What is the difference? And what makes a cake semi-naked?
There are three main types of cake coverings, or icings - sugarpaste (or fondant), buttercream, and semi-naked, which also uses buttercream.
Sugarpaste is the icing which cake designers roll out and smooth over the top of a cake. You might also call it fondant, or ready to roll icing. It creates a smooth, pure white covering on the cake which is perfect for the more formal style of weddings in historic, grand venues.
Many guests don't actually eat the sugarpaste, so this often creates more waste than a buttercream or semi-naked cake. It can also cost more than the other styles of icing as it takes longer to make and uses more expensive ingredients.
Buttercream is soft and spreadable. A cake fully covered is a buttercream wedding cake. If a cake is partially covered in buttercream but you can see the cake through the icing, it’s a semi-naked wedding cake.
Cake designers generally use either American buttercream (butter and icing sugar) or Swiss meringue buttercream (meringue and butter which is slightly less sweet and a bit more like whipped cream).
Buttercream cakes have a very subtly textured appearance close up but from slightly further away, they can look like they have the same smooth finish as a sugarpaste cake. Buttercream can easily be smoothed into different textures and styles like ruffles and stripes.
With semi-naked cakes, the buttercream is scraped back until the cake is peeking through, teasing what’s inside and cutting down on the potential waste of icing. Both styles look beautiful decorated with different techniques, fresh fruit or flowers.
What do I need to know about a buttercream cake?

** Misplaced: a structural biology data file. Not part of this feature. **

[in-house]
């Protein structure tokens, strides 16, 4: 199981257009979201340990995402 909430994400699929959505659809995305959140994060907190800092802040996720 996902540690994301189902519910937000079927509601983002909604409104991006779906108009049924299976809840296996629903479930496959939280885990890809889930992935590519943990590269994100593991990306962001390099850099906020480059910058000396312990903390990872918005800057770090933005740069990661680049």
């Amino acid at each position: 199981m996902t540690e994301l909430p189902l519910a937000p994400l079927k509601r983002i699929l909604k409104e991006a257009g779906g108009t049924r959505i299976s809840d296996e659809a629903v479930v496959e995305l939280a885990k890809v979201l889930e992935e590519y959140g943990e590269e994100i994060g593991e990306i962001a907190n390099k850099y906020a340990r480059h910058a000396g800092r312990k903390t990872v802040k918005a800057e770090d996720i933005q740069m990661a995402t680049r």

Buttercream wedding cakes tend to have a more modern feel. If the idea of a traditional, white, fondant wedding cake isn't your bag, buttercream is ideal.
You can use colour and different techniques to achieve some really modern looking wedding cakes, or go the complete opposite end of the spectrum and go for the vintage piping trend that is really in at the moment - that's a buttercream style too. They can look really elegant and striking with decorations like gold leaf, and they offer a solid background for techniques like chocolate sails, wafer paper decorations and heavy textures.
Buttercream wedding cakes are a really great middle ground when it comes to budget and sustainability. They can be a good mid-priced option, that can look really elegant, without all of the waste associated with a fondant wedding cake, however be aware that if you are keen on intricate piping details or new techniques, you might be looking at the top end of your budget.
If you are having a summer wedding, most cake designers who make buttercream cakes would recommend white chocolate ganache instead - this withstands the heat much better, and so your cake won't melt or collapse if you have a beautiful warm day! Buttercream is predominantly made with butter, so can be slightly fickle in warmer temperatures, so think about where you're positioning your cake - it needs to be away from radiators and windows where the sun might beat in.
So what about a semi-naked cake?
For me, semi-naked cakes are the perfect informal summer wedding cake, because they aren’t covered in lots of buttercream that might melt and they're lovely and light, they tend to withstand higher temperatures better. The light coating of icing works perfectly with seasonal British fruits or flowers.
In winter, you could go semi-naked in a different style with figs and blackberries, and chocolates and caramel flavours in the cake. If the cake is set up in a cooler room during winter, it will also be more enjoyable to eat as there won’t be large amounts of firm buttercream or ganache on the outside.
Semi-naked cakes are quite modern and informal. Your decoration style can be more limited with semi-naked cakes - most couples will go for one or a combination of fresh fruit, fresh flowers, gold/silver leaf, macarons, coloured buttercream or stencilling.
The decoration can be more simple with semi-naked cakes, and so they may well be cheaper than buttercream or fondant cakes, however, if your cake designer is also making the decorative elements, e.g. macarons, this might not be the case.
Feel free to get in touch to chat more about wedding cake options - and keep an eye out for my next blog in a couple of weeks!
Happy wedding planning!